.- The new archbishop of Military Services, Timothy P. Broglio, pledged to address the alarming shortage of Catholic chaplains during his installation Mass last weekend.
In a press conference after the Mass, the new archbishop said his primary goal is to get more chaplains, saying they are “desperately needed.”
According to the Army News Service, Lt. Col. Gary Studniewski, a priest and the vocations and retention officer at the Army’s Office of the Chief of Chaplains, said that the Army currently has 92 active-duty Catholic chaplains, and he expects to have 100 by the end of the summer. This small increase continues the upward trend of the past couple of years, but isn’t enough as the Army needs at least a couple hundred.
He explained that only 25 priests, both active duty and reserve component, are deployed to Iraq and Afghanistan, so some soldiers may go weeks or even months without Mass or Sacraments.
“We have a very robust recruiting effort,” Maj. Gen. Douglas L. Carver, the Army’s chief of chaplains, said. “We visit the bishops, we visit Catholic seminaries and schools and communities so we can make them aware…of the need to provide for the spiritual needs of the Catholic men and women who maybe don’t have the opportunity to find a church nearby or drive somewhere.
“I think the most valuable thing we can do is tell the story of the great need and the opportunities to provide ministry in the military…We have a Consider the Call weekend in October, in which we challenge our military congregations, especially the Catholic congregations, about number one: ‘Are there some of you in the ranks who, you obviously know the military and how important it is, maybe God’s calling you to be a chaplain?
"Then we get them more information and let them see the chaplaincy up close," said Carver, "...Some of our Catholic leadership – senior noncommissioned officers and senior leadership – volunteer to go out to their particular dioceses, bishops or congregations to share the importance of faith and having a priest in the context of the military. So we’re working it hard.”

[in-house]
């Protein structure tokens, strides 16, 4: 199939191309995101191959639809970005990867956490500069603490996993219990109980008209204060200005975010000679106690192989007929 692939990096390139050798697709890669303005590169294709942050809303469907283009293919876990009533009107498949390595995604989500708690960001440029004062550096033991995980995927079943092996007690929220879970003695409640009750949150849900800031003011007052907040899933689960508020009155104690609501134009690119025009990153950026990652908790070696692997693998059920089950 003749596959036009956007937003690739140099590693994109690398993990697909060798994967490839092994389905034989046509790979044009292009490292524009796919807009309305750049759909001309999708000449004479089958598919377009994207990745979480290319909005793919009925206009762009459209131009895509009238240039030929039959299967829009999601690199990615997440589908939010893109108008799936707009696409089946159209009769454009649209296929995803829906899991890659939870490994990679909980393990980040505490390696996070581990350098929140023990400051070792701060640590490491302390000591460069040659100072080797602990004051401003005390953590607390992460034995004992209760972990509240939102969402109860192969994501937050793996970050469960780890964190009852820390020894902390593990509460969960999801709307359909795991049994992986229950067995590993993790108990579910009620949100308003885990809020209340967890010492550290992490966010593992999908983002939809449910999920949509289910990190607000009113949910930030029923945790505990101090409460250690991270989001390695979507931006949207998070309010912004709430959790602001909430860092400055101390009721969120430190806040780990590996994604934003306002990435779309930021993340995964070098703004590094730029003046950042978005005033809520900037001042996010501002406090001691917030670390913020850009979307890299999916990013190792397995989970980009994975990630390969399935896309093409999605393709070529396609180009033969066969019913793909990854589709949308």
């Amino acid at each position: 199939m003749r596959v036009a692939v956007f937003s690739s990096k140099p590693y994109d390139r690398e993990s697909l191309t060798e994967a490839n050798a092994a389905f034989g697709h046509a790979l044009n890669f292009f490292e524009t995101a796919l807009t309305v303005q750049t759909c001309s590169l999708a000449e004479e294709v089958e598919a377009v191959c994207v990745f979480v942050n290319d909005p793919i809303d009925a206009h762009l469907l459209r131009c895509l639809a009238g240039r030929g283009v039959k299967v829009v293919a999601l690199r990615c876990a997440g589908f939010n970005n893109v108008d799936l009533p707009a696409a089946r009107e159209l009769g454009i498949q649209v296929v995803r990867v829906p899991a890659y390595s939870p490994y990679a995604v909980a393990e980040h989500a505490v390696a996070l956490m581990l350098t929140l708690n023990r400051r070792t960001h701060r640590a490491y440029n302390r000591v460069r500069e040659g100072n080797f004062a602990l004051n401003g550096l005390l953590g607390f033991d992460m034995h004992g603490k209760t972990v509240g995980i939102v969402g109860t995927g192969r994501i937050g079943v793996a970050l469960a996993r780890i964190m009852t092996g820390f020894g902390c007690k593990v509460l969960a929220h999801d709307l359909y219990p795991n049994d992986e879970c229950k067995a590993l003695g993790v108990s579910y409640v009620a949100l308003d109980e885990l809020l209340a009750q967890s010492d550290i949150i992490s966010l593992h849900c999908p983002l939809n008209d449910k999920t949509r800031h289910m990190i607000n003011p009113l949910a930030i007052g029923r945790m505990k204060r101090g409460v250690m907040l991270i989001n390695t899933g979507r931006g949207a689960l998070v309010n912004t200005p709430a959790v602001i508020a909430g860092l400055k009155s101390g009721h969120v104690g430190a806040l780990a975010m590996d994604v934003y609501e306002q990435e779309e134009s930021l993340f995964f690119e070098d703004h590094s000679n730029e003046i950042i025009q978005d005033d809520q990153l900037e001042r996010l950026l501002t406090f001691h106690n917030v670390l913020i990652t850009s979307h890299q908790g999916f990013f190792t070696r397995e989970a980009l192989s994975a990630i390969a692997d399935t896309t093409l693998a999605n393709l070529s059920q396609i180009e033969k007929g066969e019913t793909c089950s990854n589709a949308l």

Studniewski said the efforts of Recruiting Command, the renewed interest of the chief of chaplains and the commitment of Archbishop Broglio are bringing him hope, and he believes the Army is turning a corner when it comes to recruiting Catholic priests.
“The most positive thing in all this, I think, is Archbishop Broglio,” he said. “He can be agent with his fellow bishops to engender their support. I believe there are priests ready, willing and able to serve if they had permission from their bishops.”
Broglio will begin his ministry this week at the Fort Carson, Colo., and the Air Force Academy. He plans to conduct Ash Wednesday Mass on Feb. 6 at Walter Reed Army Medical Center.
The Archdiocese of the Military Services serves 375,000 military Catholics worldwide. It relies on local bishops to lend priests to serve with the military, but the shortage of Catholic priests nationwide has resulted in an even-more-critical gap in the military.